Written by: Cally Worden
Disciplining kids is never easy, and as parents we spend most of the time flying by the seat of our pants, winging it, making it up as we go along. The way we respond to our little ones when they are acting out is dependent on how we ourselves were brought up, how we are feeling on any given day, and the nature and relative seriousness of the behaviour we are being confronted with. With so much advice around, seeking guidance can be a minefield in itself. It seems to me that parenting discipline falls into 3 broad styles, each of which deliver a different message to our kids.
Parents adopting this approach take the view that kids need to be controlled if they are to behave. The way they achieve this is to be very prescriptive in directing their children, often giving orders that they expect to be obeyed. They favour the system of punishments and rewards to keep their kids in check. There are many variations on this theme, from yelling to time out, and rewards that extend from a simple hug to a treat.
Pros and Cons
This approach has its merits in that it often works. And at the soft end of this spectrum a consistent and firm approach would seem to have the desired effect without causing undue upset to parent or child. At the harsher end of the line, yelling at kids simply makes them afraid, and their compliance is borne of fear, not a desire to please for its own sake. Critics of this type of approach in general, believe that it prevents children from gaining a sense of satisfaction from doing the right thing because THEY choose to. Critics also suggest that kids who suffer from strict discipline can grow to become resentful and defiant later.
Overly Permissive Parenting
This style of discipline is where parents regularly give in to their kids, and fail to establish consistent boundaries and guidelines within which their children can operate. Eager to please, permissive parents capitulate to their children’s wishes, putting their own needs aside.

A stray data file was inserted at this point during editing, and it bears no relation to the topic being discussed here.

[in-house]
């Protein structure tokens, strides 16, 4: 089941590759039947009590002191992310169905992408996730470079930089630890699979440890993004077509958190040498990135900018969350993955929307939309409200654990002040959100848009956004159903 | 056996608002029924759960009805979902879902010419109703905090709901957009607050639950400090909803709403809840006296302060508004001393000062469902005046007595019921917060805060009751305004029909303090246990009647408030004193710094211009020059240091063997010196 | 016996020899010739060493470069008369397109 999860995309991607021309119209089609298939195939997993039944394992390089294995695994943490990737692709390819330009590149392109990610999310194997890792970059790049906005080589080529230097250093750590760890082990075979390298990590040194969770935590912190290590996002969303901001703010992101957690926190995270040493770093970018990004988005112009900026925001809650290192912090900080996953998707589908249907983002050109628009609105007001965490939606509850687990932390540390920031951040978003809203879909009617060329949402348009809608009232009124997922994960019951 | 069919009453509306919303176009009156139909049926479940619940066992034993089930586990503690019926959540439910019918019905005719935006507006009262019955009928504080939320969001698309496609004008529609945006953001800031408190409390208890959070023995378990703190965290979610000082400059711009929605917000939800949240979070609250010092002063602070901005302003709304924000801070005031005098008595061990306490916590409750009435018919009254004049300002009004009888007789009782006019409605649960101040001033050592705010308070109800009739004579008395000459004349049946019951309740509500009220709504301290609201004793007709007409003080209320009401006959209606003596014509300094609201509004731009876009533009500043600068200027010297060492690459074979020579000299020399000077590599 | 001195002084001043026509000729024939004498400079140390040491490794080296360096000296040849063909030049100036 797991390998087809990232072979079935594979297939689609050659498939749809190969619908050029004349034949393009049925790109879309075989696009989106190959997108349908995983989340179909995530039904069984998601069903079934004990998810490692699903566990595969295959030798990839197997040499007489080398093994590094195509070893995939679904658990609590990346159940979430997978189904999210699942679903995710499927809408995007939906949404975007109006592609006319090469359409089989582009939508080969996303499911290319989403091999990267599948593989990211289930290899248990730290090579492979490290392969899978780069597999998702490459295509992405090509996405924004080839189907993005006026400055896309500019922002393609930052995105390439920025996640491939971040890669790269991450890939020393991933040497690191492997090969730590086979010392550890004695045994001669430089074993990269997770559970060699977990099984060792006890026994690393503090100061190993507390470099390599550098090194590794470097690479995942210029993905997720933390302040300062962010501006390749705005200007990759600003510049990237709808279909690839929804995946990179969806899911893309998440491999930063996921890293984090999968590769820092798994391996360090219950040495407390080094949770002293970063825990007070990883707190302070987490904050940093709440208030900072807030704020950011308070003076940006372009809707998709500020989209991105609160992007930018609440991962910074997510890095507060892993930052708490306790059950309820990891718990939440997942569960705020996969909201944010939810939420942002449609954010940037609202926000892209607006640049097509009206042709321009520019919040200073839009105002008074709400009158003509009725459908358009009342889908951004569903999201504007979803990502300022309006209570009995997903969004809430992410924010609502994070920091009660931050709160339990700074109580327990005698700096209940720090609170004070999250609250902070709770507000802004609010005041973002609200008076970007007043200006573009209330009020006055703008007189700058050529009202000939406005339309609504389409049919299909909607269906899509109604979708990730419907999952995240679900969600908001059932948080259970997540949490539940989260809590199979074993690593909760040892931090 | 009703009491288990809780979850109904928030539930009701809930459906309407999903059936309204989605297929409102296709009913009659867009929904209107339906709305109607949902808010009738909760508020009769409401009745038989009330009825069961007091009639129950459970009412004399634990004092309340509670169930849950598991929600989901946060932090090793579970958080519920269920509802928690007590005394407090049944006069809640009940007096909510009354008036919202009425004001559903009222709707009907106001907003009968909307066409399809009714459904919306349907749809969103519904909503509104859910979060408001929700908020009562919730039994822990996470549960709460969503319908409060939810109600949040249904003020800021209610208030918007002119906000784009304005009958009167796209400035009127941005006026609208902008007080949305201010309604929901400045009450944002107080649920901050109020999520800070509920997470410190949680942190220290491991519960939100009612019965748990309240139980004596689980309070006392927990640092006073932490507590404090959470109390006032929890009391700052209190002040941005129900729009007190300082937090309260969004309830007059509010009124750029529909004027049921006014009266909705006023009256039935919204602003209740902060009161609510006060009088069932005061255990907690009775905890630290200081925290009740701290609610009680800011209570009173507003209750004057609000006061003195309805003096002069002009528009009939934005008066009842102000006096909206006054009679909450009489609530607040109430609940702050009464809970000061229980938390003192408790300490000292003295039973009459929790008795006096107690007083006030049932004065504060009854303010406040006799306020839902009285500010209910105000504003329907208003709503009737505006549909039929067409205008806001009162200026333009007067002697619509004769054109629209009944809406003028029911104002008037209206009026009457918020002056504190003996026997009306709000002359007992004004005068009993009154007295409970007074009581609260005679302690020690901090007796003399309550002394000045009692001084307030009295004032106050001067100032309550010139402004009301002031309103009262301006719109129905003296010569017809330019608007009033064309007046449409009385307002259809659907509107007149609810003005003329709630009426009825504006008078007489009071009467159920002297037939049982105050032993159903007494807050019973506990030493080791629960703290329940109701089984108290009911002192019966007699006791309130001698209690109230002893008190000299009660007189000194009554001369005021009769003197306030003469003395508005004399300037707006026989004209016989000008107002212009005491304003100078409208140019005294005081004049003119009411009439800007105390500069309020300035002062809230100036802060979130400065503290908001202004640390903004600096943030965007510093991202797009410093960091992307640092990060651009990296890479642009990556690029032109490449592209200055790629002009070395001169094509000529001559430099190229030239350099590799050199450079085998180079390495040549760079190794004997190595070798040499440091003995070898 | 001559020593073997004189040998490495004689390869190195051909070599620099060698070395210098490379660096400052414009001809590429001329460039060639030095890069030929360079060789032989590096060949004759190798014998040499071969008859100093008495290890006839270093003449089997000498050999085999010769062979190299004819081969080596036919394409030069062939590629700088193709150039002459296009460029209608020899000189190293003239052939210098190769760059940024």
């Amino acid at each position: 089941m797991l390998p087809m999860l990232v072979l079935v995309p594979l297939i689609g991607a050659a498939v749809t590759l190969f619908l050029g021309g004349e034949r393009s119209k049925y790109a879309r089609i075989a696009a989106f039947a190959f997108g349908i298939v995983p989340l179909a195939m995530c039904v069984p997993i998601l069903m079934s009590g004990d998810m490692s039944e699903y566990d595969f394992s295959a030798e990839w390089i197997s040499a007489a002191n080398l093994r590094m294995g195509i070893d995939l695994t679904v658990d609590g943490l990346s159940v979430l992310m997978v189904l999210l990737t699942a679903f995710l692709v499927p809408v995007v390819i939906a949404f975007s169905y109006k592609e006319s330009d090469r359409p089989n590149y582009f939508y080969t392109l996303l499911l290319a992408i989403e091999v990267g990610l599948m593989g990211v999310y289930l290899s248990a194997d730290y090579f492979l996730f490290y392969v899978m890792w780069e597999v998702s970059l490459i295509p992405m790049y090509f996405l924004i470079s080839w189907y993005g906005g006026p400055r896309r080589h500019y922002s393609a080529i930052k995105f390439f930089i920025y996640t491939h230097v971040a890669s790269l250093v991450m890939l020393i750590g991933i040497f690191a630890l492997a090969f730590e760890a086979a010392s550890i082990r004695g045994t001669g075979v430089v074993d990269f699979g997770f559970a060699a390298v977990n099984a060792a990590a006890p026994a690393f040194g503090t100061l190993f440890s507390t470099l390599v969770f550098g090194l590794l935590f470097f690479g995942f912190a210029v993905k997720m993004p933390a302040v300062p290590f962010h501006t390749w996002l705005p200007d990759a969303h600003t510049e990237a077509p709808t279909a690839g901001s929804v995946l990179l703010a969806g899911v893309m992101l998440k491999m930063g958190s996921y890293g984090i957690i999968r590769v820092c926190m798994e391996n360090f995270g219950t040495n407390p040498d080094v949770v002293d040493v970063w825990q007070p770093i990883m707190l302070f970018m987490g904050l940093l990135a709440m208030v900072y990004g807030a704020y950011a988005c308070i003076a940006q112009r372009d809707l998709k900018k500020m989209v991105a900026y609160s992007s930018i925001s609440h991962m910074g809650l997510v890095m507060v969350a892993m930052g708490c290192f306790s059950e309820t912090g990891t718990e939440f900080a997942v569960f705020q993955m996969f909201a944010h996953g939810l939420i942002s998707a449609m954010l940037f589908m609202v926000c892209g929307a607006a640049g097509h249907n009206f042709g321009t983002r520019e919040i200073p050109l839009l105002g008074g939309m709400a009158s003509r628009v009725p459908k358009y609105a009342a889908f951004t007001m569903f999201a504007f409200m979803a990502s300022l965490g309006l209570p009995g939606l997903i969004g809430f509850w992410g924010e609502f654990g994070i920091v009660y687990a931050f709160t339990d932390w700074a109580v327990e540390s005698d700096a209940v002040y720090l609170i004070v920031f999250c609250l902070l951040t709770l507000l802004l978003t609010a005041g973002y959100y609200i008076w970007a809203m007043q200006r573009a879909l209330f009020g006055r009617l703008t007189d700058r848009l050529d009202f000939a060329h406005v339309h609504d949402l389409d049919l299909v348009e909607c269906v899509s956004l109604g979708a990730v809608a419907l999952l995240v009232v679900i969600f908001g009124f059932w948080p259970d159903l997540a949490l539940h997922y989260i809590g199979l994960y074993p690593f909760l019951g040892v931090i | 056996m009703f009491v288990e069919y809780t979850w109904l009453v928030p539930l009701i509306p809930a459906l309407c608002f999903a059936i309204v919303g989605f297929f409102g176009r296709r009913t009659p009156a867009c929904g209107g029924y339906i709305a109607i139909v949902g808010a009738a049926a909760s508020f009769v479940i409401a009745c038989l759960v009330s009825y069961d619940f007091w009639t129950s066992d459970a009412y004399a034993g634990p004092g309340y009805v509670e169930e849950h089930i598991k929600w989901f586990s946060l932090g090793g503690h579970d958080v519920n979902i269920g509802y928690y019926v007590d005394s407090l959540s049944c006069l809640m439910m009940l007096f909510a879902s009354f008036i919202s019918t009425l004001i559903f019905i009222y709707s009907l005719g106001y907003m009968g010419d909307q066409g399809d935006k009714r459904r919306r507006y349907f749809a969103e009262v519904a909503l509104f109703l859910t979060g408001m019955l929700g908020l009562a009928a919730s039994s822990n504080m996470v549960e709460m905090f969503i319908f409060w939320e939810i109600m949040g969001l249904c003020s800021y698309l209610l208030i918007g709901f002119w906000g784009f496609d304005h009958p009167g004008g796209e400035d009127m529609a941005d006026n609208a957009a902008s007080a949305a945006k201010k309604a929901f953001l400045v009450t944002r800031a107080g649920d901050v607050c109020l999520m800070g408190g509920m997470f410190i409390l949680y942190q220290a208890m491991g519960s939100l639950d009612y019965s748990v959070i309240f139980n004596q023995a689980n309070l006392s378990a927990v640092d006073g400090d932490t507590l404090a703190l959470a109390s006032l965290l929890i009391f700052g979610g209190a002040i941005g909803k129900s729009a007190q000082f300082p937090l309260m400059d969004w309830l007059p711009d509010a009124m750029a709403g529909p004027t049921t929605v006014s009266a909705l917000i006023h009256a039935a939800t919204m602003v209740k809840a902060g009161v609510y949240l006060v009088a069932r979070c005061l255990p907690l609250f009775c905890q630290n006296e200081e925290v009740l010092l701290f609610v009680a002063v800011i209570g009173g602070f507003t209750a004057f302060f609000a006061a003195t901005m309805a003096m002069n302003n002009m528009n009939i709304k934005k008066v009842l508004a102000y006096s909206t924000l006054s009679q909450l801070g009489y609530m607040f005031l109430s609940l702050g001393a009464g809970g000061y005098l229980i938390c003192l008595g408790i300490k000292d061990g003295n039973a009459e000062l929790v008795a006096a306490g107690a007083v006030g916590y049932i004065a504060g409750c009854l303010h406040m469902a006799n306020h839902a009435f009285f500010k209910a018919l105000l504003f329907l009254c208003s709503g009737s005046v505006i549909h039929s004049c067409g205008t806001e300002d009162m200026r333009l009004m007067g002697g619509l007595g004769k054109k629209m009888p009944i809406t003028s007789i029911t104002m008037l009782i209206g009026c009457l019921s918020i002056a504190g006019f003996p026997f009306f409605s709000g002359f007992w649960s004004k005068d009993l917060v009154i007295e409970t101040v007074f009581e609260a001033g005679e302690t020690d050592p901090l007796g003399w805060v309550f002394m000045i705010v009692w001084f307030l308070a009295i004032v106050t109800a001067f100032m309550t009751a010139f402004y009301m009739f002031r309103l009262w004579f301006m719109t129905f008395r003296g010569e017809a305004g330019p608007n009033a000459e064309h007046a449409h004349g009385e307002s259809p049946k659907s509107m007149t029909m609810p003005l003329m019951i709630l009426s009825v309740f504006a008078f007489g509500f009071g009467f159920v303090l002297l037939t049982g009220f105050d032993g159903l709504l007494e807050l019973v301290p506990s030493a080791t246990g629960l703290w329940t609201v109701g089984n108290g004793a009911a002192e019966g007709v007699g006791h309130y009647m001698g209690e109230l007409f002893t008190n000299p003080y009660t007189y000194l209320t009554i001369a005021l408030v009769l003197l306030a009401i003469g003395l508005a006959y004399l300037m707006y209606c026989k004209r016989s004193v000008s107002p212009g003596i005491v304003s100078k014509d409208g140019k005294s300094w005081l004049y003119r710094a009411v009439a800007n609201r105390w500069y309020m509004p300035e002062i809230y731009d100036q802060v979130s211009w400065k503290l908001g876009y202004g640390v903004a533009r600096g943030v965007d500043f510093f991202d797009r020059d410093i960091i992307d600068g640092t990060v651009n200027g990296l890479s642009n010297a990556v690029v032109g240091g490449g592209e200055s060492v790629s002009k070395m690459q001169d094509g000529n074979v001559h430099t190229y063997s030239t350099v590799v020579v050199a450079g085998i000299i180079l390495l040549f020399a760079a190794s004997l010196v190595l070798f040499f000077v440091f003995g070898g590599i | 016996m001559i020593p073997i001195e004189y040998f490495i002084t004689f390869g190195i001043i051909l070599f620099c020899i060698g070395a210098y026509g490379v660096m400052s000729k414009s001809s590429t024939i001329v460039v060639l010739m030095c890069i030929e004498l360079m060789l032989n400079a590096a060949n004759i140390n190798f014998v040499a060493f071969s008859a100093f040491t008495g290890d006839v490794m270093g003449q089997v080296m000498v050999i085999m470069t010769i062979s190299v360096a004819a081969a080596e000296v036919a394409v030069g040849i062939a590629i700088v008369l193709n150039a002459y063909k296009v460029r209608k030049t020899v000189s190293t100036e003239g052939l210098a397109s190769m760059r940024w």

Pros and Cons
We all want to do the best for our kids, and some days it can feel like ‘No’ is the only word in your vocabulary. Making children temporarily happy is pretty easy – give them what they want and you avoid tears and tantrums. I challenge you to find any parent who hasn’t employed this technique at some point! Yet kids thrive on routine and consistency. A regular ‘no-limits’ approach can be scary for a young child, and lead to unsavoury behaviours that are driven by a need for structure. When parents always give in, they are not preparing their children for the real world. Kids used to getting their own way will struggle to fit-in with their peers, and may ultimately lose respect for their parents.
Positive or Democratic Discipline
This middle-ground approach is of course the one we all strive for. It’s a utopian style of parenting that establishes respectful relationships between parents and children. It’s the approach that teaches kids their value as human beings. Parents adopting this approach are able to establish and maintain boundaries and limits for their children, while simultaneously teaching them freedom and responsibility. This is achieved via a combination of offering choices, holding firm on appropriate consequences, and helping children to learn from their mistakes.
Pros and Cons
This is wonderful in theory. Calm, respectful parents show their kids the way and the little lambs follow and behave precisely as desired. It does happen this way sometimes, and those days are great. But when faced with a screaming toddler or stroppy preschooler or tweenie, it’s often impossible not to lose it and resort to an authoritarian approach, or simply just to give up in that moment and give the kid the flippin ice cream because, well, today has been stressful enough already. Positive discipline is great when you’re in a good place yourself.
Everyone has a view on the ‘best’ way to parent and discipline kids – personally I just try to do my best every day, and don’t beat up on myself too much if I feel like I’ve got it wrong from time to time. We’re all only human. This model of Strict vs Permissive with Perfection in between is nothing new. I think most parents are aware of much of the theory around this. Putting it into practice is another matter. I found that researching this helped simply as a reminder of the ways in which I respond to my kids. Like a little red flag in my brain. Next time I’m about to lose it, the little flag may appear just in time to stop me over-reacting. Or maybe it won’t. But at least I’ll be aware of it!